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‘Tis the Season to Meet Your Partner’s Parents

Last year they got you the bag you wanted. The year before that were the concert tickets. This year the gift is larger than life, actually it’s their way of further integrating you into their life. This holiday season you are going to meet your significant other’s parents. Cue the confetti, marching band, and the banner that says “Congratulations!!!!” It really is exciting when your significant other wants to introduce you to their family. Yet as exciting as this can be in a relationship, it can also be nerve racking. However, the great news is that it doesn’t have to be if you consider the following.

Dress to impress. Put away those short booty-accentuating bust-showcasing sequined black dresses, miniskirts, cropped tops and cute-cuffed shorts. Instead wear something that is less revealing and still displays your personality. Love some sparkle? Grab that cute shift dress and wear a sequined belt or pair a sequined tank with cute jeans and a blazer. Make sure there are no undergarment lines. Sit down and make sure that your skirt or dress does not ride up your thighs.

Tidy up the natural you. Make a hair appointment, nail appointment, and/ or waxing appointment. Forego the 6-minute shower and take a solid 30 minutes to bathe in the tub.

Prepare to share. Start thinking about how to share who you are and what you want to do in the future as concisely as possible, but be ready to elaborate when extended the opportunity. Don’t start by sharing that it took you nine years to earn your communications degree because you spent two years at one school initially studying to be a marine biologist, then you dated a guy who said you should be a teacher and you did that for a year, post break up you joined Ameri-Corps, came back, decided to be a social worker until you attended an amazing fundraiser for a local nonprofit which drew your heart into communications with an emphasis on event planning. Start with where you are, talk about the positives of the company you work for, and throw in that someday you want to have your own company if that is in fact what you hope to do. If you are unemployed, please don’t share your fantasy job in a way that would suggest you are working such a job. Share that you aren’t working right now and are using your time constructively to volunteer and gain experience as you look for your next gig.

Get your stories straight. Review with your boo the story of how you two met. If it started as a happy hour gone awry or one night stand that blossomed into the relationship you’re in now, you probably won’t want to share that. While I do not recommend lying, there are times when the details are not necessary.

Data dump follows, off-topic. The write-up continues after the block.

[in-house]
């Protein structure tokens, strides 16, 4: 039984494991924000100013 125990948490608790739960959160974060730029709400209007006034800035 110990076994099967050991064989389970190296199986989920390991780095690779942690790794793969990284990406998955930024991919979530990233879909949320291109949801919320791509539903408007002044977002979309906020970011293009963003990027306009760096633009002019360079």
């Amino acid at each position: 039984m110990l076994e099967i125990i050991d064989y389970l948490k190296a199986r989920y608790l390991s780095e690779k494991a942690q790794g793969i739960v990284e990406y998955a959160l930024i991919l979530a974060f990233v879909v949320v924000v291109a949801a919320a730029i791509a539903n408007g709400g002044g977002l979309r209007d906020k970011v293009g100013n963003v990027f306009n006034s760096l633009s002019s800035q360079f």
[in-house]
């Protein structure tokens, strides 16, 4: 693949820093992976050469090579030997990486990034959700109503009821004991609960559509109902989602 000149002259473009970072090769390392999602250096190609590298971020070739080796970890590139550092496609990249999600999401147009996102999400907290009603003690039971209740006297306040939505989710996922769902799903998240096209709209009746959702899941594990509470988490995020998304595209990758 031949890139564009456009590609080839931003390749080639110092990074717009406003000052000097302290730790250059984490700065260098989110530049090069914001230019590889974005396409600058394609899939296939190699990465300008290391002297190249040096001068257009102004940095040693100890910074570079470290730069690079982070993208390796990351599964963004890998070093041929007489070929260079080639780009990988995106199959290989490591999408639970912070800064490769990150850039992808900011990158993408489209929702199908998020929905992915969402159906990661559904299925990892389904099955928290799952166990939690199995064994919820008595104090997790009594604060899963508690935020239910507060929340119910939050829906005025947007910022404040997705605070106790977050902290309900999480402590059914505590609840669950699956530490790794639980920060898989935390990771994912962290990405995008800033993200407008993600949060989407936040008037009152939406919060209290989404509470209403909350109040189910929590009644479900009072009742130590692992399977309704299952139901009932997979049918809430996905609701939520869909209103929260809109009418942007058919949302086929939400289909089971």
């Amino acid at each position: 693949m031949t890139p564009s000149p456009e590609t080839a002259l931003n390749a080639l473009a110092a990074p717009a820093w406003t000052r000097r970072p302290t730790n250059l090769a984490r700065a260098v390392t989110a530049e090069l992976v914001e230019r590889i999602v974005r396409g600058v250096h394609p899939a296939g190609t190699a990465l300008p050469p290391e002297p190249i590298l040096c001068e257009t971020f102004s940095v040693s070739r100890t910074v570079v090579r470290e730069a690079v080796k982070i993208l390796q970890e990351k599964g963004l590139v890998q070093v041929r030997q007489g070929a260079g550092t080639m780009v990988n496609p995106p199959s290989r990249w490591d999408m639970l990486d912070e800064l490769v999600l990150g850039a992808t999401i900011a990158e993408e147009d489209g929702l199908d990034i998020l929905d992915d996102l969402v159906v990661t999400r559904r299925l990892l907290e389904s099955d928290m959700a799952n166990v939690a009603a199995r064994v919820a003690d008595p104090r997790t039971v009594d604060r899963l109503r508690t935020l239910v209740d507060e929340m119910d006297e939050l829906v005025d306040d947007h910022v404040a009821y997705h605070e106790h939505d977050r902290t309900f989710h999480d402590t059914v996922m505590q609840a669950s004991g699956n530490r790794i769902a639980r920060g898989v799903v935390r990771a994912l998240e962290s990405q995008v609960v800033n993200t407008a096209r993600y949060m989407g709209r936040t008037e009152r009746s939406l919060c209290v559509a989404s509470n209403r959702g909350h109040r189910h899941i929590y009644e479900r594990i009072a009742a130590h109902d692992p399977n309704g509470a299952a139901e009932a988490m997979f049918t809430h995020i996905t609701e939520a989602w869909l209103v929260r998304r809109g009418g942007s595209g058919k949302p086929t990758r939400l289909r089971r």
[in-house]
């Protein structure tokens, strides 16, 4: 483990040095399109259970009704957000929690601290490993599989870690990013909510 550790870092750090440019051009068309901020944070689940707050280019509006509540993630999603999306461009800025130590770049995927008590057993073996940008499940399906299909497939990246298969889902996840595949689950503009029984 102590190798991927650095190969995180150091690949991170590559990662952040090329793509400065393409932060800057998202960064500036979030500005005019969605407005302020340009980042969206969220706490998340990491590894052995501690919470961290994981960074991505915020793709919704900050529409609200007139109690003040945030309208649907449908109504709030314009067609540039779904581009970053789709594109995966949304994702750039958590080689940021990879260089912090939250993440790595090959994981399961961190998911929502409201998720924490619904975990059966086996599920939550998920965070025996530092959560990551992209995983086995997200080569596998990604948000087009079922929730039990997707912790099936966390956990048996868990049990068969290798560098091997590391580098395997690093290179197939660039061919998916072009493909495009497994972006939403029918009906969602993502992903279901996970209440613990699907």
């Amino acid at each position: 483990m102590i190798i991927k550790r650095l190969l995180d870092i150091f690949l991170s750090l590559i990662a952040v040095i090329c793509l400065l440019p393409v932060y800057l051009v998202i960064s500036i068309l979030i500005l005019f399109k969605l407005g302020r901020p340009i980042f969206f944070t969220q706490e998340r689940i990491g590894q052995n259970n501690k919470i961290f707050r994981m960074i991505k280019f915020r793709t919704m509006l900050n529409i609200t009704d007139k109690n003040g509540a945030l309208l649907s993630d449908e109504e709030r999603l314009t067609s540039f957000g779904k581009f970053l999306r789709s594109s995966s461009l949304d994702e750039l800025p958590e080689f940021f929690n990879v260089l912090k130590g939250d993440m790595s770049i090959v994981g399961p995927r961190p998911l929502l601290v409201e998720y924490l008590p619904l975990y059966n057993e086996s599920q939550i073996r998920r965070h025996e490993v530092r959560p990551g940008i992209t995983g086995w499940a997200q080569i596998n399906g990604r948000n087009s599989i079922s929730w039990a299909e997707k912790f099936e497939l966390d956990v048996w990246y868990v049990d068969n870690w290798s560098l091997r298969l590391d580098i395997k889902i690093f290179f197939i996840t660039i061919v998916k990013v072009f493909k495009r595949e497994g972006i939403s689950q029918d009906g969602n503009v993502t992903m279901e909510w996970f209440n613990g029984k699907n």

Keep the personal stuff personal. I don’t care how well you hit it off with your boo’s family pre-sitting down to eat: they do not need to know if and how often they are “hitting that” (aka you all’s sex life).

Avoid hot topics. While you’re keeping personal stuff personal, be mindful of hot conversation topics that should be avoided. Such topics may include politics, gender roles, asking the status of family members your significant other shared were recently incarcerated or divorcing, etc.

Talk with tact. Even if dinner is on a boat, please do not curse like a sailor. You are an adult communicating with other adults. No need to have the dictionary app on your phone ready for instant use, but please ladies, talk like a lady.

Mind your manners. Be on time, mindful of how much you are drinking, chewing with your mouth open, or talking with food in your mouth. Elbows off the table. Legs crossed at the ankle and remember to use please and thank you generously. Also, know when to leave. Unless it’s an overnight holiday gathering at the family cabin, don’t overstay your welcome.

Lend a helping hand. Inquire about how you can serve. Whether it is setting the table, folding the napkins, frosting the last of the cupcakes, or entertaining the younger nieces and nephews while the dessert gets brought to the table, be helpful!

Bring a gift. If your budget allows show up with a small thoughtful appropriate gift (i.e. no white zinfandel for the recovering alcoholic) in hand.

Remember to be your best self and have fun. Ultimately you are in the relationship with your significant other and they like you for you, but it’s important to be likable with the family– they are a part of who your significant other is.

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